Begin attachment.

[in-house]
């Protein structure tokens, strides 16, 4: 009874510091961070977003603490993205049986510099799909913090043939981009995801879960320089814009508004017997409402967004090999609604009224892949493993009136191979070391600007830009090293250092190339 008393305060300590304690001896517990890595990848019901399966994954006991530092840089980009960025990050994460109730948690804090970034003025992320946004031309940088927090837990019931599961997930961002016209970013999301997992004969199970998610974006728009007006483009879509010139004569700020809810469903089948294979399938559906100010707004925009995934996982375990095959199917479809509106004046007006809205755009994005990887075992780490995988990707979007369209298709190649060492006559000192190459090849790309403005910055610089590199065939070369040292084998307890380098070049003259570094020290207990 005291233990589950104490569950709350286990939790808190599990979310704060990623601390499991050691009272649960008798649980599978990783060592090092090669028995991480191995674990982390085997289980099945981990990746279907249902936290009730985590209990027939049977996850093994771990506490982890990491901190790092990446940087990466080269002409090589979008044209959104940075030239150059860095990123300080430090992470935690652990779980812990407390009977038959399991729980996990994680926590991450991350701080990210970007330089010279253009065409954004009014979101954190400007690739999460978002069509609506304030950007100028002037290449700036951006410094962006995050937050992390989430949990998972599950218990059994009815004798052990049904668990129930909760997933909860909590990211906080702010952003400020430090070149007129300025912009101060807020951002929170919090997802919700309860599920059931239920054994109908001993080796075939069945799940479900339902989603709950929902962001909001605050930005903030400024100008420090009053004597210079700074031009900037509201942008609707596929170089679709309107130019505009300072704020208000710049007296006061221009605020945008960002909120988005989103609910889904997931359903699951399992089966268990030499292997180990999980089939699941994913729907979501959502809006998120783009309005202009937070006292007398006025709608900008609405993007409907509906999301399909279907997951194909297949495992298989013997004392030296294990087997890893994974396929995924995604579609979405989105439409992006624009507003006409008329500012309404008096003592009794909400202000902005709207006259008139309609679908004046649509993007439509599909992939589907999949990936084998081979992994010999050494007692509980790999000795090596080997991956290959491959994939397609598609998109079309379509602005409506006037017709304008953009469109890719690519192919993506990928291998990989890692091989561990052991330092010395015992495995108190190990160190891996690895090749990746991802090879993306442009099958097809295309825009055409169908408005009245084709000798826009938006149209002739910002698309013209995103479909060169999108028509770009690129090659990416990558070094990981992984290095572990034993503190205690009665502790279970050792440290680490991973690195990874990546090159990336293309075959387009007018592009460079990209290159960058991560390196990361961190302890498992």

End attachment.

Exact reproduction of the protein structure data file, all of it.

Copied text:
[in-house]
């Protein structure tokens, strides 16, 4: 009874510091961070977003603490993205049986510099799909913090043939981009995801879960320089814009508004017997409402967004090999609604009224892949493993009136191979070391600007830009090293250092190339 008393305060300590304690001896517990890595990848019901399966994954006991530092840089980009960025990050994460109730948690804090970034003025992320946004031309940088927090837990019931599961997930961002016209970013999301997992004969199970998610974006728009007006483009879509010139004569700020809810469903089948294979399938559906100010707004925009995934996982375990095959199917479809509106004046007006809205755009994005990887075992780490995988990707979007369209298709190649060492006559000192190459090849790309403005910055610089590199065939070369040292084998307890380098070049003259570094020290207990 005291233990589950104490569950709350286990939790808190599990979310704060990623601390499991050691009272649960008798649980599978990783060592090092090669028995991480191995674990982390085997289980099945981990990746279907249902936290009730985590209990027939049977996850093994771990506490982890990491901190790092990446940087990466080269002409090589979008044209959104940075030239150059860095990123300080430090992470935690652990779980812990407390009977038959399991729980996990994680926590991450991350701080990210970007330089010279253009065409954004009014979101954190400007690739999460978002069509609506304030950007100028002037290449700036951006410094962006995050937050992390989430949990998972599950218990059994009815004798052990049904668990129930909760997933909860909590990211906080702010952003400020430090070149007129300025912009101060807020951002929170919090997802919700309860599920059931239920054994109908001993080796075939069945799940479900339902989603709950929902962001909001605050930005903030400024100008420090009053004597210079700074031009900037509201942008609707596929170089679709309107130019505009300072704020208000710049007296006061221009605020945008960002909120988005989103609910889904997931359903699951399992089966268990030499292997180990999980089939699941994913729907979501959502809006998120783009309005202009937070006292007398006025709608900008609405993007409907509906999301399909279907997951194909297949495992298989013997004392030296294990087997890893994974396929995924995604579609979405989105439409992006624009507003006409008329500012309404008096003592009794909400202000902005709207006259008139309609679908004046649509993007439509599909992939589907999949990936084998081979992994010999050494007692509980790999000795090596080997991956290959491959994939397609598609998109079309379509602005409506006037017709304008953009469109890719690519192919993506990928291998990989890692091989561990052991330092010395015992495995108190190990160190891996690895090749990746991802090879993306442009099958097809295309825009055409169908408005009245084709000798826009938006149209002739910002698309013209995103479909060169999108028509770009690129090659990416990558070094990981992984290095572990034993503190205690009665502790279970050792440290680490991973690195990874990546090159990336293309075959387009007018592009460079990209290159960058991560390196990361961190302890498992």